Executive Briefings

On Your Mark, Get Set, Print Your Plastic Car - Go!

One of the most atypical things seen this year at the Specialty Equipment Market Association show was a prototype of a 3D printed car from the company Local Motors.

It's a cute little two-seater that looks a lot like a Mazda Miata, but don't think for a minute that this is just a novelty. Local Motors, according to chief financial officer Jean Gally, has established factories in Chandler, Ariz., Knoxville, Tenn., and will start building one in Washington, D.C., in December. The plan is to have DOT-approved, 3D-printed Local Motor cars for sale to the public by 2017, says Gally. Eventually, the company hopes to have five factories turning out 2,400 to 3,000 cars every year. The cars will be all-electric drive and cost between $30,000 and $50,000.

Of course a car can’t be all plastic. It needs the strength of steel to anchor the wheels, brakes, engine and axles. Gally says the Local Motors printed thermoplastic body sits on top of a structural “skateboard,” if you will. “The car is about 80 percent thermoplastic,” says Gally. “We are still sorting out if there needs to be some reinforcement with traditional metal structures for side impact. We’re experimenting with different types of polymers, different concentrations of carbon fiber and thermoplastic for specific qualities. We’re also printing out elastomers for different pieces of the body like bumpers and side skirts. The thermoplastic materials are impact resistant and can usually be bent back out when they’re dented.”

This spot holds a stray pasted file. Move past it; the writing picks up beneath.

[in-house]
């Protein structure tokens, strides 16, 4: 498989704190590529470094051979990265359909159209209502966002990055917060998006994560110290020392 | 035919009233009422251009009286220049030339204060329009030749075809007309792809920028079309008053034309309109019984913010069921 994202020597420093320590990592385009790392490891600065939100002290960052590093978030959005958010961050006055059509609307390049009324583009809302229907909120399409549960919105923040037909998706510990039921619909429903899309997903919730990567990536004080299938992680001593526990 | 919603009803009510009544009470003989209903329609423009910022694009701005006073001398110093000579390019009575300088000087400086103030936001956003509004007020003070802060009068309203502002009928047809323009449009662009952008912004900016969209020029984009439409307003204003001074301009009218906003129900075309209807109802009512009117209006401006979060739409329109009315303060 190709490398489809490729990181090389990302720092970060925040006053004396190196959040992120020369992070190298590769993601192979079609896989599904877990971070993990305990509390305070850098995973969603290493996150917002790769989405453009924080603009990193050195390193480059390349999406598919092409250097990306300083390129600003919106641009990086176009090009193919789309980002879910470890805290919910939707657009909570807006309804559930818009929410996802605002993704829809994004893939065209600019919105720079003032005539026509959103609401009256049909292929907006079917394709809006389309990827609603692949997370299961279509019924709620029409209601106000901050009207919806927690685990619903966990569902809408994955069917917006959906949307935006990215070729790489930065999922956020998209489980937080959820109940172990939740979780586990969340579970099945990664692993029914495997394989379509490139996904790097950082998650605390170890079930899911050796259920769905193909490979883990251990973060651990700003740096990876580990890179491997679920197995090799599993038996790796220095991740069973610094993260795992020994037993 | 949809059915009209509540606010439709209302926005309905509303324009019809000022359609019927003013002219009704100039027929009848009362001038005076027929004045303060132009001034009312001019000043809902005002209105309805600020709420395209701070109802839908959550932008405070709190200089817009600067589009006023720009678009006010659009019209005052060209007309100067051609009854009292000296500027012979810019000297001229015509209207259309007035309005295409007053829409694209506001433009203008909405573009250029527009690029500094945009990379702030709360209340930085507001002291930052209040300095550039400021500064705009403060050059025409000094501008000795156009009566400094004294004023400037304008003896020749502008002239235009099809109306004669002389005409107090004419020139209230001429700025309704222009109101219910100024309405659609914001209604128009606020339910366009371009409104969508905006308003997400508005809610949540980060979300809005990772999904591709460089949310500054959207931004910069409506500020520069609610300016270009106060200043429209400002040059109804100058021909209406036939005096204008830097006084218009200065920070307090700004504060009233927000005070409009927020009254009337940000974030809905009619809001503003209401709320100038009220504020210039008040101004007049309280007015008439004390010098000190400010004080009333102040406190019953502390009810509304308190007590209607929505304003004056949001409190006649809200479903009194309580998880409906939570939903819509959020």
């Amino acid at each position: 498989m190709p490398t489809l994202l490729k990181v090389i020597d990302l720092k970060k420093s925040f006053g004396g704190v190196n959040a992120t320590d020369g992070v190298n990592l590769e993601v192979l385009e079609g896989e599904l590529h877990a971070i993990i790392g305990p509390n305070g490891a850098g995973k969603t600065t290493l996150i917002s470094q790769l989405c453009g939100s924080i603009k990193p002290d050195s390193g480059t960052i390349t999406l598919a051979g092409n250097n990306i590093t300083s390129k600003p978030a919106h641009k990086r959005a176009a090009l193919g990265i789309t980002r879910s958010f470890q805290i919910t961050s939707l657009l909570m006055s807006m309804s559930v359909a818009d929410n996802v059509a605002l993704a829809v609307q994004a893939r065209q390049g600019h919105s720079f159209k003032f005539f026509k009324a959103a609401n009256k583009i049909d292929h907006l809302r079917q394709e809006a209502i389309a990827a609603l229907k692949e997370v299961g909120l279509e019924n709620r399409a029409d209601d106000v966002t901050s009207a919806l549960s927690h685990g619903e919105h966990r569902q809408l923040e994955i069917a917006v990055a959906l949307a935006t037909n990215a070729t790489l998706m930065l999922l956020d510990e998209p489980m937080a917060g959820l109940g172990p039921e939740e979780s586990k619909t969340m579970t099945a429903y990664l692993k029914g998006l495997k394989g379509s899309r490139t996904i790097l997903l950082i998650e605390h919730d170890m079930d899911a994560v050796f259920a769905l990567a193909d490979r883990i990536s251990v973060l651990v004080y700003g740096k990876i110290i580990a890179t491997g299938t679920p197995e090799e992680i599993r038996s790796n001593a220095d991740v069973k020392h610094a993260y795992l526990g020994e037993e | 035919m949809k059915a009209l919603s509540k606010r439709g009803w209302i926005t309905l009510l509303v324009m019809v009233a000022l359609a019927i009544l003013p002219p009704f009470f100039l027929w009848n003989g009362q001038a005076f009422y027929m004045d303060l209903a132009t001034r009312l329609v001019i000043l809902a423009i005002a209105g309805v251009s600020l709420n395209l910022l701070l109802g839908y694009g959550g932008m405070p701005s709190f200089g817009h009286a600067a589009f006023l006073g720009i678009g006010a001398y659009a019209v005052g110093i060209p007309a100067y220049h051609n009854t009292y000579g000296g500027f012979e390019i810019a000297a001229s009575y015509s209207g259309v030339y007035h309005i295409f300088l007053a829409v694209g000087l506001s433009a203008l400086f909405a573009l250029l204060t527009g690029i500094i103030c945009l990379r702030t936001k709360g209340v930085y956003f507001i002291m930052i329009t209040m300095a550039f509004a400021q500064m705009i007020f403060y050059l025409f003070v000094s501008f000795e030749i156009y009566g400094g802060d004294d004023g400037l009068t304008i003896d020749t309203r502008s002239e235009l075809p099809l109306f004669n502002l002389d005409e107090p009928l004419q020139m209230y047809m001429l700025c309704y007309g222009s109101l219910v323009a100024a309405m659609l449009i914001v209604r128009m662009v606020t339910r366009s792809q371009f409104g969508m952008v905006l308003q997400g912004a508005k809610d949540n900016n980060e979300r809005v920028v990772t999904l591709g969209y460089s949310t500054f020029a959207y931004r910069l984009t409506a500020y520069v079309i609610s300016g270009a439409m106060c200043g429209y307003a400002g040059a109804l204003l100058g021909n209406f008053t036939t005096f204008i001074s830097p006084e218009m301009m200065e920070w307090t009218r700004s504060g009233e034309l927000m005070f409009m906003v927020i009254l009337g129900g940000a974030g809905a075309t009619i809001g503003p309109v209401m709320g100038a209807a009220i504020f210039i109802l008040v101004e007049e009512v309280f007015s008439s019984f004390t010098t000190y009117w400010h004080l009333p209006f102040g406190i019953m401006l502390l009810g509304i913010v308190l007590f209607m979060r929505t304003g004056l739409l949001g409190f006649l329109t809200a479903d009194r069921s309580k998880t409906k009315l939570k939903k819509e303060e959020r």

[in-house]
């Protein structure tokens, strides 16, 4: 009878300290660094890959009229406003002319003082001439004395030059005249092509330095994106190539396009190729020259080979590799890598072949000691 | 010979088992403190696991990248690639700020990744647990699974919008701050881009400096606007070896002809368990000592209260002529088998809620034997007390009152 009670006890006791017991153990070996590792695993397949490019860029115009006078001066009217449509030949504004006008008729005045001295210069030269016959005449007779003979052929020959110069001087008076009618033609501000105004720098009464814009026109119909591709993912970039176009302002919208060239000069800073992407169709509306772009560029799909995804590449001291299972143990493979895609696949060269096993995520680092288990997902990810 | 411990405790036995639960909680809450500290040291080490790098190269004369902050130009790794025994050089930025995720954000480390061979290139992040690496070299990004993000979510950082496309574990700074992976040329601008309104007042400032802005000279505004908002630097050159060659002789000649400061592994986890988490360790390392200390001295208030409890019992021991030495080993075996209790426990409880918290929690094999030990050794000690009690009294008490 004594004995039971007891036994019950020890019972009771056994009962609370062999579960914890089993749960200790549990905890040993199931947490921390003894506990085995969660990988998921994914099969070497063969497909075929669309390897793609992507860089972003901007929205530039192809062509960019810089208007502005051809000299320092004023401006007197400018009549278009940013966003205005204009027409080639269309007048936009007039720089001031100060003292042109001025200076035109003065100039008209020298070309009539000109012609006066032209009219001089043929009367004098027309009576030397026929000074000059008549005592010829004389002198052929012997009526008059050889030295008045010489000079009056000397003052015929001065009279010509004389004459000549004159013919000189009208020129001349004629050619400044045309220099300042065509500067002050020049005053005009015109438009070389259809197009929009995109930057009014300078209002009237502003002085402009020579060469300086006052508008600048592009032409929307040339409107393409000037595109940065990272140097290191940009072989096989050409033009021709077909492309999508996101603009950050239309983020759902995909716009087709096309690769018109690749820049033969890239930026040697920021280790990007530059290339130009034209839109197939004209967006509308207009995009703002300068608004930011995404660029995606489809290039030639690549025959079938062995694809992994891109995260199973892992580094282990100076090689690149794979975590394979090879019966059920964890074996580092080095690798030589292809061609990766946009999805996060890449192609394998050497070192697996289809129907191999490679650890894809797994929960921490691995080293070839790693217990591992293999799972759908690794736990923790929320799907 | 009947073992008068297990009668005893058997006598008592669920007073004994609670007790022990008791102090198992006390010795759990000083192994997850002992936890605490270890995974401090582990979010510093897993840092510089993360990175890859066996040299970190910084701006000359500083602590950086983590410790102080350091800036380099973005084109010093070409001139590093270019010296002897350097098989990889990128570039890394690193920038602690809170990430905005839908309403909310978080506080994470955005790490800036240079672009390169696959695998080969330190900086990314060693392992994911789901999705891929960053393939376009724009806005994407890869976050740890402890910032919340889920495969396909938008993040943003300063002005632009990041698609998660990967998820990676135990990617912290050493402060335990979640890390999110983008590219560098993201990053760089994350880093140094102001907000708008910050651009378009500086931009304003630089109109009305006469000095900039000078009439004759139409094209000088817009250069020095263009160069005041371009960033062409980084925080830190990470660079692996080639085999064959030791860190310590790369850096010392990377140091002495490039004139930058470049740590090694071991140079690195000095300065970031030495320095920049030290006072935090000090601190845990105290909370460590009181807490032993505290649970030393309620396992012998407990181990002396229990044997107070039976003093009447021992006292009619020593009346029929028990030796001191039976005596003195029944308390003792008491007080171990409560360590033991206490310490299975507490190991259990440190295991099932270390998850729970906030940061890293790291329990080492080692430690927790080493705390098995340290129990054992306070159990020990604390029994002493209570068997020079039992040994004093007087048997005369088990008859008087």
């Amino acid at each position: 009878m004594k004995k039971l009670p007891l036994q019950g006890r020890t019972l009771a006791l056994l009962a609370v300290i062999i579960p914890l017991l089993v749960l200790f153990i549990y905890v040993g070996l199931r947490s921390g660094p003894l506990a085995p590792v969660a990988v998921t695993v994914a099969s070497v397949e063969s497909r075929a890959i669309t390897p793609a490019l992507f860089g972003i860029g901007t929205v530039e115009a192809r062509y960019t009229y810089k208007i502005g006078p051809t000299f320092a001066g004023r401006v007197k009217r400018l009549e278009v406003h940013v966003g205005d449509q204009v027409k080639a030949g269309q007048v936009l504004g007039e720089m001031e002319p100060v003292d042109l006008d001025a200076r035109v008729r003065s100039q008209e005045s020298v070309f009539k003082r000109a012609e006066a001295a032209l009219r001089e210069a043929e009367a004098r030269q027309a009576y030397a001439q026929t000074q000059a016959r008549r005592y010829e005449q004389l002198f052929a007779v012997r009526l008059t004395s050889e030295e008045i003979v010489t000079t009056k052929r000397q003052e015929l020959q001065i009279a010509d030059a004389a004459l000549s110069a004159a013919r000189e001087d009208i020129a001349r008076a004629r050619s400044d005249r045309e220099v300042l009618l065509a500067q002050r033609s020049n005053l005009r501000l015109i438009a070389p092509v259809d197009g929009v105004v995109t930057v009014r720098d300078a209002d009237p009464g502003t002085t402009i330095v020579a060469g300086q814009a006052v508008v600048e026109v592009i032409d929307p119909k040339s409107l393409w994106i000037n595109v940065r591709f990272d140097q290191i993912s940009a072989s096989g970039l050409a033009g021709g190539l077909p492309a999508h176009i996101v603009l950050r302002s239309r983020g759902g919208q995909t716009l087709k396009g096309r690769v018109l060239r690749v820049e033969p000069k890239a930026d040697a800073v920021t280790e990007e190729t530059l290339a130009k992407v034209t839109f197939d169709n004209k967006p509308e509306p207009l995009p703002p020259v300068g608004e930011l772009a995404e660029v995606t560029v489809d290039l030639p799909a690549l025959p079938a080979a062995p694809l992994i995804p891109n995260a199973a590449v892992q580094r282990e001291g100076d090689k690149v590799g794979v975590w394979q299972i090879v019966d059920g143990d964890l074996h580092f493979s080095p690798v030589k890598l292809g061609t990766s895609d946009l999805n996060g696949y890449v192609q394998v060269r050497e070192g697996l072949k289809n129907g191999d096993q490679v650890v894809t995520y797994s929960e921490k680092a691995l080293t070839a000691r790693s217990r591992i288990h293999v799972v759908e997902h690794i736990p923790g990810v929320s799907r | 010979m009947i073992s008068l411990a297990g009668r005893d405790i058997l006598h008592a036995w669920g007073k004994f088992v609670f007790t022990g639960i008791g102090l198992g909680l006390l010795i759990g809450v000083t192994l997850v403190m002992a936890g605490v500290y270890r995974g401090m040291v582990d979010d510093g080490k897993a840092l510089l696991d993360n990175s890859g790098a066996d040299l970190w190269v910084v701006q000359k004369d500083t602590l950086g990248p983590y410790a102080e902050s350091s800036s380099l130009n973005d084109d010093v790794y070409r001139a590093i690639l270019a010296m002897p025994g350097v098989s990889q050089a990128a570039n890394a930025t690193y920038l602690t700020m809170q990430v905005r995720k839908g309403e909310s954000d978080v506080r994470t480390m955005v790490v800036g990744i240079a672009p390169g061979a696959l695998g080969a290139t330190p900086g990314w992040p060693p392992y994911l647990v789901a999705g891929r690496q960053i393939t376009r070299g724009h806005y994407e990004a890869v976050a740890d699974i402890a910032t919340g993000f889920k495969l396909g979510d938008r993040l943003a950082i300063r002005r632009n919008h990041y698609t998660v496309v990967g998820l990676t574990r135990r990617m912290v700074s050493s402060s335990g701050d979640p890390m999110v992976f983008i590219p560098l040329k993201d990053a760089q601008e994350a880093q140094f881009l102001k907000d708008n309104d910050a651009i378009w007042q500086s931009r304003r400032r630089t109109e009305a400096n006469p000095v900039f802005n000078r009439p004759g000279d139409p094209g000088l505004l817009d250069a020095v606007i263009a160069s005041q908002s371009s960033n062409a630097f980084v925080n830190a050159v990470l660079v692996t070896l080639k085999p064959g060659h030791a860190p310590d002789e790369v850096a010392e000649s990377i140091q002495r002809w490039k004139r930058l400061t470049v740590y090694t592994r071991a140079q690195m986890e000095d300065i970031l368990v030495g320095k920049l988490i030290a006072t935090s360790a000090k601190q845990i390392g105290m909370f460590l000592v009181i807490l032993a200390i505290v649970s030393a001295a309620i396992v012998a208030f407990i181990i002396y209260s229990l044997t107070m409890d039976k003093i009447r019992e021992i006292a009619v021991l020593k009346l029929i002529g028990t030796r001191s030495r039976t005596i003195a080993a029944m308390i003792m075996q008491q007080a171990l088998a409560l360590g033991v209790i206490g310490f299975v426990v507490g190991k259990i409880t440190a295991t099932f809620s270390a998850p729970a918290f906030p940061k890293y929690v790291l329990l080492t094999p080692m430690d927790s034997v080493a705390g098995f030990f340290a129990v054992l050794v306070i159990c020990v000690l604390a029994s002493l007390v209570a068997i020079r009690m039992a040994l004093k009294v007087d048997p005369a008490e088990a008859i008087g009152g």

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It's a cute little two-seater that looks a lot like a Mazda Miata, but don't think for a minute that this is just a novelty. Local Motors, according to chief financial officer Jean Gally, has established factories in Chandler, Ariz., Knoxville, Tenn., and will start building one in Washington, D.C., in December. The plan is to have DOT-approved, 3D-printed Local Motor cars for sale to the public by 2017, says Gally. Eventually, the company hopes to have five factories turning out 2,400 to 3,000 cars every year. The cars will be all-electric drive and cost between $30,000 and $50,000.

Of course a car can’t be all plastic. It needs the strength of steel to anchor the wheels, brakes, engine and axles. Gally says the Local Motors printed thermoplastic body sits on top of a structural “skateboard,” if you will. “The car is about 80 percent thermoplastic,” says Gally. “We are still sorting out if there needs to be some reinforcement with traditional metal structures for side impact. We’re experimenting with different types of polymers, different concentrations of carbon fiber and thermoplastic for specific qualities. We’re also printing out elastomers for different pieces of the body like bumpers and side skirts. The thermoplastic materials are impact resistant and can usually be bent back out when they’re dented.”

Read Full Article